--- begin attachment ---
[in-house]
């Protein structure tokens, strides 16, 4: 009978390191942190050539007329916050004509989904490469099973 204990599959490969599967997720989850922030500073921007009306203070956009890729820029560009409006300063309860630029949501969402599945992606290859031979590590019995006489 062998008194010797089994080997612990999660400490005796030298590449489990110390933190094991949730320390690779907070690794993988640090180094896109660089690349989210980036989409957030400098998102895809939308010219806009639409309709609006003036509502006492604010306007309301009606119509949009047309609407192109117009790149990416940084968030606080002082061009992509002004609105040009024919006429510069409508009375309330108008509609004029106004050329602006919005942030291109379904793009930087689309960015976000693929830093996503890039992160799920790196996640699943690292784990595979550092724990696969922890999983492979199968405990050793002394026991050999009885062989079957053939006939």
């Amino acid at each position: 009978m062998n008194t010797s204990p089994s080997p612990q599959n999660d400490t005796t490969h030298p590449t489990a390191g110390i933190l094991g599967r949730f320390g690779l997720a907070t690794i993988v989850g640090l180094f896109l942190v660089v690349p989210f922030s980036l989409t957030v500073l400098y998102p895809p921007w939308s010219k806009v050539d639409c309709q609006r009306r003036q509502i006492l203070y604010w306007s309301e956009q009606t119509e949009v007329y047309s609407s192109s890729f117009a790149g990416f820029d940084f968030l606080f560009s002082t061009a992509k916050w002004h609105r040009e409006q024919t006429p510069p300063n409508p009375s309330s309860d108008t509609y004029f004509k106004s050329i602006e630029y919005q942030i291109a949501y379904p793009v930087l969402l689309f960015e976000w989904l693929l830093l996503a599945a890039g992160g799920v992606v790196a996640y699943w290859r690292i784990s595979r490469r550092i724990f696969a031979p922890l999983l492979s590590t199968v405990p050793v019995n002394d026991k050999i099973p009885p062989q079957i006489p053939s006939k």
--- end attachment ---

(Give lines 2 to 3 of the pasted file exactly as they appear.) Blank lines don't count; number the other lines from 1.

């Protein structure tokens, strides 16, 4: 009978390191942190050539007329916050004509989904490469099973 204990599959490969599967997720989850922030500073921007009306203070956009890729820029560009409006300063309860630029949501969402599945992606290859031979590590019995006489 062998008194010797089994080997612990999660400490005796030298590449489990110390933190094991949730320390690779907070690794993988640090180094896109660089690349989210980036989409957030400098998102895809939308010219806009639409309709609006003036509502006492604010306007309301009606119509949009047309609407192109117009790149990416940084968030606080002082061009992509002004609105040009024919006429510069409508009375309330108008509609004029106004050329602006919005942030291109379904793009930087689309960015976000693929830093996503890039992160799920790196996640699943690292784990595979550092724990696969922890999983492979199968405990050793002394026991050999009885062989079957053939006939």
């Amino acid at each position: 009978m062998n008194t010797s204990p089994s080997p612990q599959n999660d400490t005796t490969h030298p590449t489990a390191g110390i933190l094991g599967r949730f320390g690779l997720a907070t690794i993988v989850g640090l180094f896109l942190v660089v690349p989210f922030s980036l989409t957030v500073l400098y998102p895809p921007w939308s010219k806009v050539d639409c309709q609006r009306r003036q509502i006492l203070y604010w306007s309301e956009q009606t119509e949009v007329y047309s609407s192109s890729f117009a790149g990416f820029d940084f968030l606080f560009s002082t061009a992509k916050w002004h609105r040009e409006q024919t006429p510069p300063n409508p009375s309330s309860d108008t509609y004029f004509k106004s050329i602006e630029y919005q942030i291109a949501y379904p793009v930087l969402l689309f960015e976000w989904l693929l830093l996503a599945a890039g992160g799920v992606v790196a996640y699943w290859r690292i784990s595979r490469r550092i724990f696969a031979p922890l999983l492979s590590t199968v405990p050793v019995n002394d026991k050999i099973p009885p062989q079957i006489p053939s006939k």